A common strategic planning mistake that people make is overestimating their own capabilities. It’s easy to overestimate your organization’s capabilities because we tend to have a favorable view of how good we are. We also have blind spots related to weaknesses that we might have.
Think about how many market leading companies you’ve seen fail. The belief that they were better than others is often the root cause of this failure. Viewing your organization as superior to competitors can lead to a flawed strategy.
I worked with one startup who came in and said “We’re the best in the market. Here’s why our technology’s better. Here’s why our strategy’s better. Here’s why our people are better.”
The investors challenged them on that assessment and the company still maintained their position of why the investor’s concerns weren’t relevant and why their competitor wasn’t as good as they were. Eventually they were blindsided in the marketplace and they went under. They seriously overestimated their capabilities.
Some warning signs that you may be overestimating your capabilities include things like:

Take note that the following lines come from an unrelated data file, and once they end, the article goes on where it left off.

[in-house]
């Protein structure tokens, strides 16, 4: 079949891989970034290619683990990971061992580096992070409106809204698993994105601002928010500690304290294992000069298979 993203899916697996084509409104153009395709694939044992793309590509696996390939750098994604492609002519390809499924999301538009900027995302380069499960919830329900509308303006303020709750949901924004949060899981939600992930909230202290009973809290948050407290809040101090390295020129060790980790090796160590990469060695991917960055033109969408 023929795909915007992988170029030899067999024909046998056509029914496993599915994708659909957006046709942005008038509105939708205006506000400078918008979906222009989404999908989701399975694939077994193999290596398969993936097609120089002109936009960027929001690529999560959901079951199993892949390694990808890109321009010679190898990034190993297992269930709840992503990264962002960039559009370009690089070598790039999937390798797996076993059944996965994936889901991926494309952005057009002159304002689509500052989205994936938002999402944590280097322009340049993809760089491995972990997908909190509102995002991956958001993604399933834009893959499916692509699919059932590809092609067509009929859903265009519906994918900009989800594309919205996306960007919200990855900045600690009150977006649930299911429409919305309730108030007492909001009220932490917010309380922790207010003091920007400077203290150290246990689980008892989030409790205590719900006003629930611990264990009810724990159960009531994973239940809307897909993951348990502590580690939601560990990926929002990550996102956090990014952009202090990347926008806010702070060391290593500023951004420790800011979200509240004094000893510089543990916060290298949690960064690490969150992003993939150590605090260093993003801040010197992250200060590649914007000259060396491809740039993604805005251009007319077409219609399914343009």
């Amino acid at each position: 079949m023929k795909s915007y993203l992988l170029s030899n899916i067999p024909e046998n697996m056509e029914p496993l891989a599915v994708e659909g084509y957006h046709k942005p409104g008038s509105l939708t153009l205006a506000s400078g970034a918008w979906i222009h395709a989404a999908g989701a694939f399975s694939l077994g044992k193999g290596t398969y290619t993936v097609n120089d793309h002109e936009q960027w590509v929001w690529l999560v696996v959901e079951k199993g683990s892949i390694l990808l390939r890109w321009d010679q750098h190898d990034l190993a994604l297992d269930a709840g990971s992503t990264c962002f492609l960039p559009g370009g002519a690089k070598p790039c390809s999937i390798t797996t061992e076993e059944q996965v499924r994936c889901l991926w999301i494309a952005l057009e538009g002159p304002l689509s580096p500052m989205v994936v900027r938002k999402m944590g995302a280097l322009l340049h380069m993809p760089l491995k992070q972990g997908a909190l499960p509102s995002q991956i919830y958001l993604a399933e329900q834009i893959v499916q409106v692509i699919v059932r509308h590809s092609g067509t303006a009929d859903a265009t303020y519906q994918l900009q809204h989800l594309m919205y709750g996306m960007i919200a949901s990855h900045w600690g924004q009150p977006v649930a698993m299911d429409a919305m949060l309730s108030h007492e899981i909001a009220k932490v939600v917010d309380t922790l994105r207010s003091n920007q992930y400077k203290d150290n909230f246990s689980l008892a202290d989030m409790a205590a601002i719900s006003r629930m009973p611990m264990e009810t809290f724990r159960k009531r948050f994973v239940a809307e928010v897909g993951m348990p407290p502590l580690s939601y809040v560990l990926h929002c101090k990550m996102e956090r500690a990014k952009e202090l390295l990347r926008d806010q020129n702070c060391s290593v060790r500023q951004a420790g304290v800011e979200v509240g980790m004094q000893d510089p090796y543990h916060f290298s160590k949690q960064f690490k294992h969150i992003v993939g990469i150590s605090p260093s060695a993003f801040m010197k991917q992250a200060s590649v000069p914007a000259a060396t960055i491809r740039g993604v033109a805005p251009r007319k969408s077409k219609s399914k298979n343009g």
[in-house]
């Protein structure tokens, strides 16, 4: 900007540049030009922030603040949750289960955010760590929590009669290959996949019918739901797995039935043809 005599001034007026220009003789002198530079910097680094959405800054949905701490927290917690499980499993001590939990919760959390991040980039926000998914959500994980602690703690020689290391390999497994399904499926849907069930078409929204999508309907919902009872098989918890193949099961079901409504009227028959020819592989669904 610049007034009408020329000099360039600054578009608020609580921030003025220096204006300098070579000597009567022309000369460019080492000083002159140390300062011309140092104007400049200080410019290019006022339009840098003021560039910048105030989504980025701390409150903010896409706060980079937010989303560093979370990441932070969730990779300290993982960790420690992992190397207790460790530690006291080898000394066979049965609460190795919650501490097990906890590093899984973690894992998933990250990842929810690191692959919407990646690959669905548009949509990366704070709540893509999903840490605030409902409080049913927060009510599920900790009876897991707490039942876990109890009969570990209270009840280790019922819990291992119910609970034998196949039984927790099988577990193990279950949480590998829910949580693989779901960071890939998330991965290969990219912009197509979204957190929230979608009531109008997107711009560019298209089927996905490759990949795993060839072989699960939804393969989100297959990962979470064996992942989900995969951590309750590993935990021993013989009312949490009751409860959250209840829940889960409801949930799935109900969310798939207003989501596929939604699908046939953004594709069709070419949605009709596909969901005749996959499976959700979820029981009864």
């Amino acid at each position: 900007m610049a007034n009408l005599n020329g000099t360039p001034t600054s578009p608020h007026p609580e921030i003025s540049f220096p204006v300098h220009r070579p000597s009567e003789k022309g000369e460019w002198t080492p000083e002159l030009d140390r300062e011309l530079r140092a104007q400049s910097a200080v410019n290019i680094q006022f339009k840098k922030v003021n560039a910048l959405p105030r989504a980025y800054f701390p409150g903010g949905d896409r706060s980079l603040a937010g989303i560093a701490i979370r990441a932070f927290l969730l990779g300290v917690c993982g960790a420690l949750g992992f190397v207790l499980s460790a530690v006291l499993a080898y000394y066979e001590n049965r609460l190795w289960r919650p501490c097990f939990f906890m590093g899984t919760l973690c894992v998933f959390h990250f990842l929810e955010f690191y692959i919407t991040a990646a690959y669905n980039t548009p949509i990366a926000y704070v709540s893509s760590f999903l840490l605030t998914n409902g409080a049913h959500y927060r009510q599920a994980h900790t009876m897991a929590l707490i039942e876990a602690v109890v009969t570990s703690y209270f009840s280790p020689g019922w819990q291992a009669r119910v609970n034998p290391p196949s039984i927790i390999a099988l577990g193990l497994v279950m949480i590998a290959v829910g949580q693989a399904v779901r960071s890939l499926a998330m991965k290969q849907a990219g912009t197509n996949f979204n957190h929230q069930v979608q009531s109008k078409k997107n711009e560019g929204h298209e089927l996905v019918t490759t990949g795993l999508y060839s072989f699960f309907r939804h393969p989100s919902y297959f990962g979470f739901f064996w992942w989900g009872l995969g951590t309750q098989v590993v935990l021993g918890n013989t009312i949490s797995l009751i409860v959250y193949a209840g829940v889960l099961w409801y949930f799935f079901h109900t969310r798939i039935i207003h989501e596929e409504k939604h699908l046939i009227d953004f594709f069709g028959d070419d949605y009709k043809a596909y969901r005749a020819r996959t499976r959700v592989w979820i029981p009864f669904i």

– people saying “Oh we have no competitors. We’re the only one in this market.” Everyone has competitors. That’s a huge blind spot to say you don’t have any.
– using your old SWOT analysis versus doing a new one where you’re more rigorous around what your strengths, weaknesses, opportunities and threats are.
– relying on internal market research versus going to an external objective third party. That internal research can be very biased.
Some fixes for these risks are:
– Seek objective sources of capability assessments. Go out and get some consultants. Bring those people in to look at your business. Find some advisors or members of your board of directors to give you an objective assessment of what your strengths and weaknesses are.
– Conduct a good rigorous Porter’s Five Forces analysis to assess competitive dynamics in your industry.
– Focus on the weaknesses section of your SWOT analysis. By the way, ask your customers and your suppliers what your strengths and weaknesses are. They’re going to uncover some blind spots you’re not aware of.
Having an accurate realistic understanding of your capabilities keeps you from getting blindsided from by someone who’s better than you are. Take the time to get objective perspectives and make sure you’re protecting yourself from the risk of overestimating your capabilities.
Misreading the Market